Pope scolds rich, demands social justice in visit to Brazil slum
By Philip Pullella and Anthony Boadle
RIO DE JANEIRO (Reuters) - Pope Francis on Thursday issued the first social manifesto of his young pontificate, telling slum dwellers in Brazil that the world's rich must do much more to wipe out vast inequalities between the haves and the have-nots.
The pope also urged Brazil's youth, who have taken part in recent protests showing discontent with the status quo, to keep alive their "sensitivity towards injustice" and be a catalyst in the fight against corruption.
The first Latin American pope, who has rallied the Church on behalf of the poor and who lives more austerely than his predecessors, called for a "culture of solidarity" to replace the "selfishness and individualism" prevailing in modern society.
"No one can remain insensitive to the inequalities that persist in the world," he told residents of Manguinhos, a sprawling shantytown, or favela, of ramshackle brick dwellings that until recently was overrun by violence and controlled by drug lords.
His speech, under rains that have persisted throughout most of his first trip abroad as pope, came halfway through a week-long visit around World Youth Day, a gathering of young Catholics that is expected to attract more than a million faithful to Rio de Janeiro and nearby sites.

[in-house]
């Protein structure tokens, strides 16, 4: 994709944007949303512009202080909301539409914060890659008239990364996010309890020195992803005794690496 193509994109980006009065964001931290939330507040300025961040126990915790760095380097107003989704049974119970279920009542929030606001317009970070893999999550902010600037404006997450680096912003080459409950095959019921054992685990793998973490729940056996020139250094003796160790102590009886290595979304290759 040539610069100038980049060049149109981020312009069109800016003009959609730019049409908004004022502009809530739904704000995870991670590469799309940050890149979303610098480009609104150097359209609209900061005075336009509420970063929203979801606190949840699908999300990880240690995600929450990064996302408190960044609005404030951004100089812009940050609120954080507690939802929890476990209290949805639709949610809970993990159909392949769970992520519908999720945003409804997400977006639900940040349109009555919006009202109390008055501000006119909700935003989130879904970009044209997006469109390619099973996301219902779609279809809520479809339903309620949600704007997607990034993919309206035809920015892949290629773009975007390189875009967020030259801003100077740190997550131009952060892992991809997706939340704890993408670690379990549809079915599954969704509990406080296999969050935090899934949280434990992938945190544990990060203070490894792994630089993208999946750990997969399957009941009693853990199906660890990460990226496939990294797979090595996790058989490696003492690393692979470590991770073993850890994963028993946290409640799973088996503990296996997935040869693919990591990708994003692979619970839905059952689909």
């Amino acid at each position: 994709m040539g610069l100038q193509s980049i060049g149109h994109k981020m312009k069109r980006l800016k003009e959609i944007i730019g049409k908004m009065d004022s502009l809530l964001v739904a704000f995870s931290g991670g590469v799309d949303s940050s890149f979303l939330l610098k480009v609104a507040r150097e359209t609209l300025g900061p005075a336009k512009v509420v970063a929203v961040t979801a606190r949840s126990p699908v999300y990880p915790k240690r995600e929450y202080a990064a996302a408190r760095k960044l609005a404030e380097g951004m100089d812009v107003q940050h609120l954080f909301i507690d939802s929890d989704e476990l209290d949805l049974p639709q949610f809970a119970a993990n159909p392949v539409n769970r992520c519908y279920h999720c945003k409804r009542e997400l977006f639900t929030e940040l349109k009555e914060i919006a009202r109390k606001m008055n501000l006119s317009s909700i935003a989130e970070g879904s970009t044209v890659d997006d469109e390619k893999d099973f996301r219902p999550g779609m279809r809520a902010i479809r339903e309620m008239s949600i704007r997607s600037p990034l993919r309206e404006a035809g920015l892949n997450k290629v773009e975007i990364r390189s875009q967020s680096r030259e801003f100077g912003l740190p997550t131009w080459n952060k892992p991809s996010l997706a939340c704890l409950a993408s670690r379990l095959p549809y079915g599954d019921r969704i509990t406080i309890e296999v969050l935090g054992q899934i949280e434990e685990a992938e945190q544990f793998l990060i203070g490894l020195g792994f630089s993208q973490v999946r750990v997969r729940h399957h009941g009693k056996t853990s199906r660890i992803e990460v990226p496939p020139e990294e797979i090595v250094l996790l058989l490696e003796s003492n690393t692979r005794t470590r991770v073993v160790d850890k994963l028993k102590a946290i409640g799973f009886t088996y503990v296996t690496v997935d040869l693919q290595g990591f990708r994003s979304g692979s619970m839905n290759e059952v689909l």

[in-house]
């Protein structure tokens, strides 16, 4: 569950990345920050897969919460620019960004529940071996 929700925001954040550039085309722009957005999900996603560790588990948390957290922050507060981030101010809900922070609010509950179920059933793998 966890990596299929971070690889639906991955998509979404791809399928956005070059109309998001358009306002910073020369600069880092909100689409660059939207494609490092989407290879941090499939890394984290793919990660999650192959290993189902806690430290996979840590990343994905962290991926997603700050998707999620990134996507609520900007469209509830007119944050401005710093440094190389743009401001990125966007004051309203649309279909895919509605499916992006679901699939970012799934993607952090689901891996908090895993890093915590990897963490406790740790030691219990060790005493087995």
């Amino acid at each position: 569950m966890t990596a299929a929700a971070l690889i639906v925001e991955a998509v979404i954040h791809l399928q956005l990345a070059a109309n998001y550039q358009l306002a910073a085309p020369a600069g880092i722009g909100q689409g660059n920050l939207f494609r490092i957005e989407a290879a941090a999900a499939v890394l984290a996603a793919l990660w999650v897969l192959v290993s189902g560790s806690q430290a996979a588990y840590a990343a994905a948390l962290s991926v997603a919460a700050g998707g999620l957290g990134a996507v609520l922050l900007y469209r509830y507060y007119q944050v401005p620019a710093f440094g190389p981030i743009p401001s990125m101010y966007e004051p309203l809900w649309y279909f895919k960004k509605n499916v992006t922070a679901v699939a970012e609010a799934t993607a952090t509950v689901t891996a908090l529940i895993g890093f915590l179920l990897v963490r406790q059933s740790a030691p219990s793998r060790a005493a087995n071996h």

Despite the downpours and unusually chilly weather, tens of thousands of rapturous Brazilians and foreign visitors have turned out to welcome the pope. The World Youth Day events are an effort by the Vatican to inspire Catholics at a time when rival denominations, secularism and sexual and financial scandals continue to lead some to abandon the Church.
Brazil, home to the world's biggest population of Catholics with over 120 million faithful, is an apt locale for the pope to remind the world of inequality. A recent decade of economic growth in the country raised incomes for many, but tens of millions of Brazilians still live in poverty or with little more than the basics to get by.
In Manguinhos, Francis, an Argentine known for frequent outings into the slums near Buenos Aires even as a cardinal, smiled and visibly enjoyed the chaotic close contact allowed with residents there. He called for more efforts to end poverty and said authorities must do more than just crack down on the drug trade to ensure opportunities for those at the bottom of the economic ladder. Continued...